I am an IT employee working in Bengaluru. I used to buy tax-saver FDs every year to save taxes on income up to ₹1.5 lakh. I heard about PPF, NPS and mutual funds recently. However, I am not able to understand the differences, or which would be best for me. Please let me know. Also, please let me know how I can save taxes using investment instruments other than the ones covered under Section 80C?
It’s good that you are making use of Section 80C of the Income Tax Act. Deploying money in instruments listed under this section can help in two ways. One, the wide range of instruments under Section 80C can help plug gaps in your portfolio and build a long-term corpus. Two, the tax break on money deployed up to ₹1.5 lakh a year in Section 80C instruments can help reduce your tax outgo.
Depending on your income slab, the annual tax savings on deployment of ₹1.5 lakh under Sec 80C can range from ₹7,800 (for those in the 5 per cent slab) to ₹46,800 (for those in the 30 per cent slab).
Note that the tax deduction under Section 80C is available only for those in the existing tax regime (that has higher tax rates along with benefit of tax deductions and exemptions). If you opt for the new tax regime (that has lower tax rates but without the benefit of most deductions and exemptions), the Section 80C tax break is not available.
Section 80C instruments can be expenditure-, insurance- or investments-based.
Home loan principal repayments/prepayments and tuition fee payments for your children are examples of spend-based instruments. Insurance-based instruments include pure term life insurance plans, traditional life insurance plans and unit-linked life insurance plans.
The chunk of 80C instruments is though investment-based. These include the Employees’ Provident Fund (EPF), Voluntary Provident Fund (VPF), Public Provident Fund (PPF), tax-saver bank and post office deposits, pension plans, National Savings Certificates (NSCs), Senior Citizen Savings Scheme (SCSS), Sukanya Samriddhi Yojana, National Pension System(NPS) and equity-linked savings schemes (ELSS).
ELSS mutual funds invest in equity; pension plans such as the NPS allow equity investments, too. EPF, too, invests in equity to a small extent. The other investment-based instruments put money in relatively safer debt avenues.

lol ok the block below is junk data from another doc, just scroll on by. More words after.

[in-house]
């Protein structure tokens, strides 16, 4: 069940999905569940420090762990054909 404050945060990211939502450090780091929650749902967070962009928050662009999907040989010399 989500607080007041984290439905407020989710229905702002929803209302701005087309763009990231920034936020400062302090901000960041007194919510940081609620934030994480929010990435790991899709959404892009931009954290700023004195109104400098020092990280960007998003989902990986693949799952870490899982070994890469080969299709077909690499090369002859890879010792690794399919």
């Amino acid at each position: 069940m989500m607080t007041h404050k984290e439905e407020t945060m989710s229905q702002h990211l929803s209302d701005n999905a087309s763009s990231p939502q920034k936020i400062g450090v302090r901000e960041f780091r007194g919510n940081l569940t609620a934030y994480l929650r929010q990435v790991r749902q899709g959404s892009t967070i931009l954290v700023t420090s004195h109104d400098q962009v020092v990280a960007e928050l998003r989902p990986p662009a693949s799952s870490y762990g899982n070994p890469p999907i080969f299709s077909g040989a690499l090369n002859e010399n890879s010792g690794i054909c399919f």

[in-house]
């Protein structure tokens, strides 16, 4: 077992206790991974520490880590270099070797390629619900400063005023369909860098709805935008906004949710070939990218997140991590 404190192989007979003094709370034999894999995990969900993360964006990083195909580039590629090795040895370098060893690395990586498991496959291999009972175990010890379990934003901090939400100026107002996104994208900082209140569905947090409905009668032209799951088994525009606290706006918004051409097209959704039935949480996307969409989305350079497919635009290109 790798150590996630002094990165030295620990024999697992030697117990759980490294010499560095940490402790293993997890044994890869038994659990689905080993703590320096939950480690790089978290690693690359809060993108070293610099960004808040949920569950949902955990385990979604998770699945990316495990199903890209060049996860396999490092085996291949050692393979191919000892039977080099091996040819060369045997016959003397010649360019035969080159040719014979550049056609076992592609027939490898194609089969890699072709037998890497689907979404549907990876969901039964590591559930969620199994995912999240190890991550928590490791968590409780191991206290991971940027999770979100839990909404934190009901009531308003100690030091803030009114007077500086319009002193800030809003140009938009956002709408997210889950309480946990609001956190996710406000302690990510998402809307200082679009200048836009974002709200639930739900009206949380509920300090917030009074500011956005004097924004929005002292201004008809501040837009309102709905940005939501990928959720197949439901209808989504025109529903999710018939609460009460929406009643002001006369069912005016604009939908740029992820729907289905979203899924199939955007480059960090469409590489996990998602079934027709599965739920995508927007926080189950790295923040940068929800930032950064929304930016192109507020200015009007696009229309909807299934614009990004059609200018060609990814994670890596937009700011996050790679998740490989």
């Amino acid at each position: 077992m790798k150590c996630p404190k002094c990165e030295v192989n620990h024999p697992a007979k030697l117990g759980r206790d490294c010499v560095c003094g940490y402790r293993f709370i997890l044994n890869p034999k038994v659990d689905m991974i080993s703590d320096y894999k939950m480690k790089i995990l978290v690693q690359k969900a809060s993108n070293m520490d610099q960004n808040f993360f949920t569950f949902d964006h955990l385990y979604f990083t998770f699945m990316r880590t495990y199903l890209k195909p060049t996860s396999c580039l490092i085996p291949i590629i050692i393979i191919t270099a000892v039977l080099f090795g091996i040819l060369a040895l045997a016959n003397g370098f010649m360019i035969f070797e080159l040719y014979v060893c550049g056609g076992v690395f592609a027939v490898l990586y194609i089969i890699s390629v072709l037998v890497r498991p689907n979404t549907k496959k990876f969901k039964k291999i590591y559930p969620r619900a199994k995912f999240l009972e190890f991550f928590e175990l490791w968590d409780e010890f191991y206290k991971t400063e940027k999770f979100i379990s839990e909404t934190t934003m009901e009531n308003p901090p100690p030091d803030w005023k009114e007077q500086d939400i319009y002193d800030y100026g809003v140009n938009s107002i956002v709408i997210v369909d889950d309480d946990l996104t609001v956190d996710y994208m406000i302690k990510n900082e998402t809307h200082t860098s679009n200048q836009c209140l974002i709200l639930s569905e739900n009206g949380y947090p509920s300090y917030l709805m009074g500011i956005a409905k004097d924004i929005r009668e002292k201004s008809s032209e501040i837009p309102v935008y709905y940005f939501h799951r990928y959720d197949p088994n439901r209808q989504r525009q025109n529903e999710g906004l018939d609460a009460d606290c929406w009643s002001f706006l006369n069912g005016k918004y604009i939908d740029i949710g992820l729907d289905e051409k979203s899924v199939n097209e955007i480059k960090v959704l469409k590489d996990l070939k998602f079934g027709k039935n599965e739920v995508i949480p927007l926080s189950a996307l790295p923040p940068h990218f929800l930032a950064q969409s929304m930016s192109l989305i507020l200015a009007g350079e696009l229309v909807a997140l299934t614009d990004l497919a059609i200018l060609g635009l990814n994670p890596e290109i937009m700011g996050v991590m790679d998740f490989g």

There is no one-size-fits-all approach when it comes to 80C instruments. Decide based on your age, investment objectives, risk profile, return expectations, liquidity needs and gaps in your portfolio.
First, if you have dependents and are not sufficiently insured, it’s good to take adequate life insurance through online termplans. The premium paid on these is eligible for the 80C deduction. Next come the investment options.
If you don’t have early liquidity needs, the PPF is among the best debt options under 80C.
With a 7.1 per cent tax-free return for the October-December 2020 quarter (this can change each quarter) and annual compounding, the PPF can help build a long-term corpus. The tenure of a PPF account is 15 years and it can be extended in blocks of five years. PPF enjoys an exempt-exempt-exempt (EEE) tax structure — the investment gets you a tax break under Section 80C, and there is no tax on both the interest accrued and the maturity amount.
The NPS, a very cost-effective pension plan, is another long-tenure investment option that can help you plan for post-retirement income. Depending on your risk appetite, you can choose from among various schemes that have different allocations to debt and equity.
The returns on the NPS are market-linked and get added to the corpus over the years; they are not paid out regularly. On retirement, up to 60 per cent of the corpus can be withdrawn tax-free, and annuity has to be bought with the balance 40 per cent corpus. The annuity income is taxable though.
ELSS schemes invest in stocks and are suitable for those with a higher risk appetite and a long-term horizon. If you do not have adequate exposure to equity, make use of the Section 80C opportunity to adjust your asset allocation and invest in well-run ELSS plans offered by mutual funds. The risks are higher but so are the potential returns.
ELSS funds have a lock-in period of three years. You could go for systematic investment plans (SIPs) in ELSS plans to ride out volatility in the market, but each SIP investment will have a lock-in period of three years.
The tax-saver five-year fixed deposits with banks and post offices are also a good option for conservative investors with a medium-term horizon. The investment gets the 80C tax break, but the interest is taxable.
While Section 80C is a good starting point, do invest beyond these instruments as per your capacity and accumulation targets, even if you don’t get tax breaks on the additional deployments. This will help you accumulate your intended corpus and maintain your lifestyle in the long run.
Apart from 80C instruments, there are other ways to save taxes.
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